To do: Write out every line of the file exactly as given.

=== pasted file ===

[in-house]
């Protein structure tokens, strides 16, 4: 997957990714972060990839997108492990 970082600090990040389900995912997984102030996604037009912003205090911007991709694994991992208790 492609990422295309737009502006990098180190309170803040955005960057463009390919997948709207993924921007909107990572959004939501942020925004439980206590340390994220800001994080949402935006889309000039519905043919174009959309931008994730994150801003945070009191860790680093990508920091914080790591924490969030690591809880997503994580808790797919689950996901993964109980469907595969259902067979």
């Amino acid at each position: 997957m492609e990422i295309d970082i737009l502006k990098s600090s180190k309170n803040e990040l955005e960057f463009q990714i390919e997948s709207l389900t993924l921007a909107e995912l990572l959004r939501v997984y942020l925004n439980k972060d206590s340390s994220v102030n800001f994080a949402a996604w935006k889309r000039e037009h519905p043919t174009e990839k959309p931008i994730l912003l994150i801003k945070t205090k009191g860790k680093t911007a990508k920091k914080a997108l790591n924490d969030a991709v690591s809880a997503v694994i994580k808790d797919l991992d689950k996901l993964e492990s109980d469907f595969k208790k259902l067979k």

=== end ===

[in-house]
């Protein structure tokens, strides 16, 4: 997957990714972060990839997108492990 970082600090990040389900995912997984102030996604037009912003205090911007991709694994991992208790 492609990422295309737009502006990098180190309170803040955005960057463009390919997948709207993924921007909107990572959004939501942020925004439980206590340390994220800001994080949402935006889309000039519905043919174009959309931008994730994150801003945070009191860790680093990508920091914080790591924490969030690591809880997503994580808790797919689950996901993964109980469907595969259902067979």
């Amino acid at each position: 997957m492609e990422i295309d970082i737009l502006k990098s600090s180190k309170n803040e990040l955005e960057f463009q990714i390919e997948s709207l389900t993924l921007a909107e995912l990572l959004r939501v997984y942020l925004n439980k972060d206590s340390s994220v102030n800001f994080a949402a996604w935006k889309r000039e037009h519905p043919t174009e990839k959309p931008i994730l912003l994150i801003k945070t205090k009191g860790k680093t911007a990508k920091k914080a997108l790591n924490d969030a991709v690591s809880a997503v694994i994580k808790d797919l991992d689950k996901l993964e492990s109980d469907f595969k208790k259902l067979k």